I’m glad I didn’t have the assignment of guessing how much revenue Washington State might reap from legalizing marijuana. And the state Office of Financial Management put an appropriate number of caveats in its analysis: after all, the Feds might just decide to shut the whole thing down.
Still, what everyone will see is the bottom line of more than $500 million a year, which would be about 3% of state revenues. I’m not buying it.
The sales volume estimate is built up from survey data: so many users smoking every year, so many every month, so many every week, so many every day. That’s a reasonable approach. But those estimates of days of use are then multiplied by two grams per use-day to get a quantity estimate. Two grams is roughly 5 joints: not consistent with anything we know about actual patterns of marijuana use, except for the extreme right-hand tail of the distribution. Given that the price estimates assume dispensary-grade sinsemilla rather than lower-potency commercial grade, I’d divide that number by five.
On the other hand, the implicit assumption is that legalization wouldn’t increase consumption at all, which seems grossly implausible. But the assumption of a $12/gram retail price – the same as the current medical-dispensary or illicit-market price for moderately-high-potency pot – seems hard to justify. You’d expect competition to drive down prices. (The AP story says that the 25% retail tax and 10% sales tax would be on top of the $12 estimated retail price; if so, you’d have to expect the illegal market to keep on working, since some consumers would prefer illegal product at $12/gm. to legal product at $16/gm.)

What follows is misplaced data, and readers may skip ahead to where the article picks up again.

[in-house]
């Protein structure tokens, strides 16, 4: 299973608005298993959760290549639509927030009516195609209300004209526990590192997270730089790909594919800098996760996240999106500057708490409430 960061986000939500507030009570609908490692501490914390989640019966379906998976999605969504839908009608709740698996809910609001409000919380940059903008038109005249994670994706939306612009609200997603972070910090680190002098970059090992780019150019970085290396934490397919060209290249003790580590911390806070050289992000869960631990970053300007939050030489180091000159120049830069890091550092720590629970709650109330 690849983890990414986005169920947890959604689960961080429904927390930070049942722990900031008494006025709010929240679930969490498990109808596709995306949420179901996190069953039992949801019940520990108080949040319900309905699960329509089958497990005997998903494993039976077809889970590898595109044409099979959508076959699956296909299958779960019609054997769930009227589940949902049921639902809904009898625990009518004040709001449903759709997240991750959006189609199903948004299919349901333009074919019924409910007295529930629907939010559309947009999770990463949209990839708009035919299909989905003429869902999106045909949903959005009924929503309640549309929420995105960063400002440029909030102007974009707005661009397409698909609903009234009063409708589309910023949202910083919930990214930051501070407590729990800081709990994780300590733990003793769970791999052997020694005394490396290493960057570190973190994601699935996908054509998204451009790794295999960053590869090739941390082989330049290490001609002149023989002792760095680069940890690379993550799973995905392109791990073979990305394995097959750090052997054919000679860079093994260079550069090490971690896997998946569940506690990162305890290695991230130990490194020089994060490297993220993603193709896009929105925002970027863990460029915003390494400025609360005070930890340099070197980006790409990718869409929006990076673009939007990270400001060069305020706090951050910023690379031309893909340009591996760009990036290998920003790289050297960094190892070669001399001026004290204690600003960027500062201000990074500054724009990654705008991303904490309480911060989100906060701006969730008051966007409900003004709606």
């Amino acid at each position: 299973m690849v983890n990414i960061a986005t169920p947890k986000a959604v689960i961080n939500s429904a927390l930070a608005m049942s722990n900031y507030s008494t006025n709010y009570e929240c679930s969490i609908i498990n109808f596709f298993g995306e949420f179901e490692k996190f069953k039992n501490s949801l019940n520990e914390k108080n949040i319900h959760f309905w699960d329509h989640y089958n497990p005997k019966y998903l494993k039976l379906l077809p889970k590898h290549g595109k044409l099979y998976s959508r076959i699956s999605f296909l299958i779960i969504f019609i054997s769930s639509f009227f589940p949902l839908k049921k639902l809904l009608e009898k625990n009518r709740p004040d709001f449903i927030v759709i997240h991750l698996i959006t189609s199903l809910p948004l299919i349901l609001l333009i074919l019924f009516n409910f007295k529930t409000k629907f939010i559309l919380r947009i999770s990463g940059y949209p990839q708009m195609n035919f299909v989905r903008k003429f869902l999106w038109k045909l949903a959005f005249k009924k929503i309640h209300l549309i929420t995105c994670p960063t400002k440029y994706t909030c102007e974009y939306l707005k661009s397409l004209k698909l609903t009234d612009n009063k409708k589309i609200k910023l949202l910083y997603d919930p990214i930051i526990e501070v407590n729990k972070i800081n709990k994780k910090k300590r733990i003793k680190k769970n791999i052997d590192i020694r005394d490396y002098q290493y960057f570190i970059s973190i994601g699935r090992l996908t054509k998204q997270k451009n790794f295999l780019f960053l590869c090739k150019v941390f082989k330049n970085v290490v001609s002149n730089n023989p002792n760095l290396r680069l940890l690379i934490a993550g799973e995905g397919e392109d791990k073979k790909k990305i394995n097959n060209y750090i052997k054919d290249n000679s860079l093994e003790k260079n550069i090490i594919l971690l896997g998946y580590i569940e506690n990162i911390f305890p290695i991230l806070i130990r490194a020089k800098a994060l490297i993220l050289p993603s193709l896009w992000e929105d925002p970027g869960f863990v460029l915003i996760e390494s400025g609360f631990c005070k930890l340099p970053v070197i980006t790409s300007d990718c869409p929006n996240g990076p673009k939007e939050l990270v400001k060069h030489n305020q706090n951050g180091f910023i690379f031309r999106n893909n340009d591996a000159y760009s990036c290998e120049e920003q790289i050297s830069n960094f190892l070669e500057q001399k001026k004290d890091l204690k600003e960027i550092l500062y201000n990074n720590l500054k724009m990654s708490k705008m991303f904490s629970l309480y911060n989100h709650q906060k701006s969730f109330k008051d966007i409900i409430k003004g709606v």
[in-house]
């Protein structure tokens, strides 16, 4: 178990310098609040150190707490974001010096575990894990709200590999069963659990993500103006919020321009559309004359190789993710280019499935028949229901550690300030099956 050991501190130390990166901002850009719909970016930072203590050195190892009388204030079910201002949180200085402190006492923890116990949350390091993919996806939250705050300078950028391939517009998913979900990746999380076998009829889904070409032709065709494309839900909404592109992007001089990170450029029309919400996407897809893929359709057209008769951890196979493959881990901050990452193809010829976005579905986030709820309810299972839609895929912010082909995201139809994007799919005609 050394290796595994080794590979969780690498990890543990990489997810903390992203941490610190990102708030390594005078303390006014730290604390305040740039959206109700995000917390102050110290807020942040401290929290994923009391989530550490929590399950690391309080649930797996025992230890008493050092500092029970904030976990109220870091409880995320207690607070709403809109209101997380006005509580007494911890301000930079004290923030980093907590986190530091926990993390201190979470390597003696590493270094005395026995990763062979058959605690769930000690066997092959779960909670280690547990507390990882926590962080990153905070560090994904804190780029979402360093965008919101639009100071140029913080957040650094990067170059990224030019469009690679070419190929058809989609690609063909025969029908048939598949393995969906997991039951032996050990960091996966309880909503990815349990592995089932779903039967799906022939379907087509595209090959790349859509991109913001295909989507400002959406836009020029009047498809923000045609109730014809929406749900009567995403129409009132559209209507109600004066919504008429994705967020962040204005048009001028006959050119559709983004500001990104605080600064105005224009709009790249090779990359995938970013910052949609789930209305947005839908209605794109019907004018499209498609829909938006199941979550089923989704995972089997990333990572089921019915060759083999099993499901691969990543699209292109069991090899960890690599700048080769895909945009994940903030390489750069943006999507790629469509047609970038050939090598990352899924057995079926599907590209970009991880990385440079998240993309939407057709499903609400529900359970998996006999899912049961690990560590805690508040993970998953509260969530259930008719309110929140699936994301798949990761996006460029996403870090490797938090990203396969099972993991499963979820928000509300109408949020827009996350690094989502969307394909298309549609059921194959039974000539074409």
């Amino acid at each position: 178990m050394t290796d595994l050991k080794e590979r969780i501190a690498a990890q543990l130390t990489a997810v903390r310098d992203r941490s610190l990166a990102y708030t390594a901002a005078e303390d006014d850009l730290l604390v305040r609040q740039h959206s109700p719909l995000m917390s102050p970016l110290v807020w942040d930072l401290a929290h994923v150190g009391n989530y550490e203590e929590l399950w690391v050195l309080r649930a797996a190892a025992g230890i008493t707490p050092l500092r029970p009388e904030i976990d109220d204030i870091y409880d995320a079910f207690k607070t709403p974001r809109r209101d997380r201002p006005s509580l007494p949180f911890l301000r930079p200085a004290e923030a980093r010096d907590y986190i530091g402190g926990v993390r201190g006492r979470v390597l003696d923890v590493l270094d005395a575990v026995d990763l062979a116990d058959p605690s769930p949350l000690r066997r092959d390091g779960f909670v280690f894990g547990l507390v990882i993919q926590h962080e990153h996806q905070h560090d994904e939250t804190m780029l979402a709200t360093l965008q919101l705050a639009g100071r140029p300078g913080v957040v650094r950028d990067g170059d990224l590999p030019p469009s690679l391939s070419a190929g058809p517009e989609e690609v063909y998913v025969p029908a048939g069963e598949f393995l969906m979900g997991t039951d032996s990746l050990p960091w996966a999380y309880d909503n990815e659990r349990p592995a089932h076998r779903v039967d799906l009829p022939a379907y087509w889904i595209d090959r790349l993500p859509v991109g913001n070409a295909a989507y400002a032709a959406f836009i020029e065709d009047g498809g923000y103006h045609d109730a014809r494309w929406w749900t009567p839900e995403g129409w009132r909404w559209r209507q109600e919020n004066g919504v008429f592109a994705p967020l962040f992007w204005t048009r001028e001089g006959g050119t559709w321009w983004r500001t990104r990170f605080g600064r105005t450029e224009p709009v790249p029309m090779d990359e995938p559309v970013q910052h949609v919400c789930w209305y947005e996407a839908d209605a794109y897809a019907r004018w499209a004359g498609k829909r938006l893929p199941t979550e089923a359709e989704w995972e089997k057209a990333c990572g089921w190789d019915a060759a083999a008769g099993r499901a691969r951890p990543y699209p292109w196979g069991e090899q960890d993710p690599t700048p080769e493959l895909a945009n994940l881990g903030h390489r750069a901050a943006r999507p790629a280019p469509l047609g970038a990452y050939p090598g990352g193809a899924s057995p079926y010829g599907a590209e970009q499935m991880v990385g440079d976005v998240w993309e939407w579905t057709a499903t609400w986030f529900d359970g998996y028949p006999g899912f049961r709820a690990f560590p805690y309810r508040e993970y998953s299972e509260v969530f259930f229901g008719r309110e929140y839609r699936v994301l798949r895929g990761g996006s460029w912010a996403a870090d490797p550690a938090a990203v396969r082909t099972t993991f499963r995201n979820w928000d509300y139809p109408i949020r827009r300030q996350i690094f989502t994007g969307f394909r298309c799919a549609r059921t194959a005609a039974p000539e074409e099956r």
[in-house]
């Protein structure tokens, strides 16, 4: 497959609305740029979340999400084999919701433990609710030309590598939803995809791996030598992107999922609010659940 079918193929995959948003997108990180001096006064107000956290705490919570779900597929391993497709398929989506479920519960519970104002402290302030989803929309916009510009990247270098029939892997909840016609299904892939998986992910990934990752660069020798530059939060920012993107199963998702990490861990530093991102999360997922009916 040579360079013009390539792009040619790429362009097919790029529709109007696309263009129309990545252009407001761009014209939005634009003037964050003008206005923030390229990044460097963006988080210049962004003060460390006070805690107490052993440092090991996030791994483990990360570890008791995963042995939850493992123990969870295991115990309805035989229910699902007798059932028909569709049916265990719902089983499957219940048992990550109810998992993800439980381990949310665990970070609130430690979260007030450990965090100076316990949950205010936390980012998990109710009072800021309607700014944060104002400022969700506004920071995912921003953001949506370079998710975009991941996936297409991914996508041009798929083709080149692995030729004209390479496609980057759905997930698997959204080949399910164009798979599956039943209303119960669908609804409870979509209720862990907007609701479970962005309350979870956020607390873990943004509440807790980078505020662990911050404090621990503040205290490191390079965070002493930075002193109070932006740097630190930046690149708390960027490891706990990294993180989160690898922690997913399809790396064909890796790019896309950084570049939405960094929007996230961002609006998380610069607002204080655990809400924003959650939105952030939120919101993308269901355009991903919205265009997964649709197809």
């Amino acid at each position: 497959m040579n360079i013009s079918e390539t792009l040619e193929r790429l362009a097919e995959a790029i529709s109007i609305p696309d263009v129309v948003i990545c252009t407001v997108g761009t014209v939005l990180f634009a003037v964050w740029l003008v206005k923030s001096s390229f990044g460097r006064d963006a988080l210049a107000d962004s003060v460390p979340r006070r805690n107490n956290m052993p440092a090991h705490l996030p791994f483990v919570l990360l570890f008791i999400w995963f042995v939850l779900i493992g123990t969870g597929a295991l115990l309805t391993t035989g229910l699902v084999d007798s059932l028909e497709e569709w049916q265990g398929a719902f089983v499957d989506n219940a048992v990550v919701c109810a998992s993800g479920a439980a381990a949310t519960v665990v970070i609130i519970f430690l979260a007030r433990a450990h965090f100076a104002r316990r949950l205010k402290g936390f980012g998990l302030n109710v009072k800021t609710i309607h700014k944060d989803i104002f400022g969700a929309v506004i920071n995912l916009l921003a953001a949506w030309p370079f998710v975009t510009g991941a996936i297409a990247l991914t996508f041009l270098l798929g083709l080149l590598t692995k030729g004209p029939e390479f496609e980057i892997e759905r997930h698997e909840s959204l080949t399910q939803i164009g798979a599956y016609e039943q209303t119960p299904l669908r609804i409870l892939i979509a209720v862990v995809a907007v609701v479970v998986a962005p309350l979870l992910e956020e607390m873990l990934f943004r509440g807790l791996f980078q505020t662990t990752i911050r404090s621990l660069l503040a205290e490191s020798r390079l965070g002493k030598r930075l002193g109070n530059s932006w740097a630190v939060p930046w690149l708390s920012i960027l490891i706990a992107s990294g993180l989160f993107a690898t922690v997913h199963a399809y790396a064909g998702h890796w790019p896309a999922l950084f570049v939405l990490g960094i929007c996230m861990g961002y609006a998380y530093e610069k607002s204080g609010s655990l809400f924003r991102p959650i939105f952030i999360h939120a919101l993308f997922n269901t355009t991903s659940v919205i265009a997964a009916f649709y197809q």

How would I have gone about making such an estimate?
Well, the total national retail cannabis market is about $15B per year. Washington State has 2.2% of the national population. So the current retail market in Washington should be about $330M/yr.
With 25% tax collected up to three times – once from the producer, once from the processor, and once from the retailer, though apparently some growers can do their own processing and skip the tax – plus ordinary sales tax on top of that, Washington State and its localities should wind up collecting something like half of what consumers pay, or about $100M-$150M/yr. if the consumption increase and the price decrease turned out to offset each other.
Of course, the big bonanza for Washington State would be the potential “export” market to the other 49 states, Canada, and even Mexico. But equally of course, that’s exactly what would bring on a federal crackdown.
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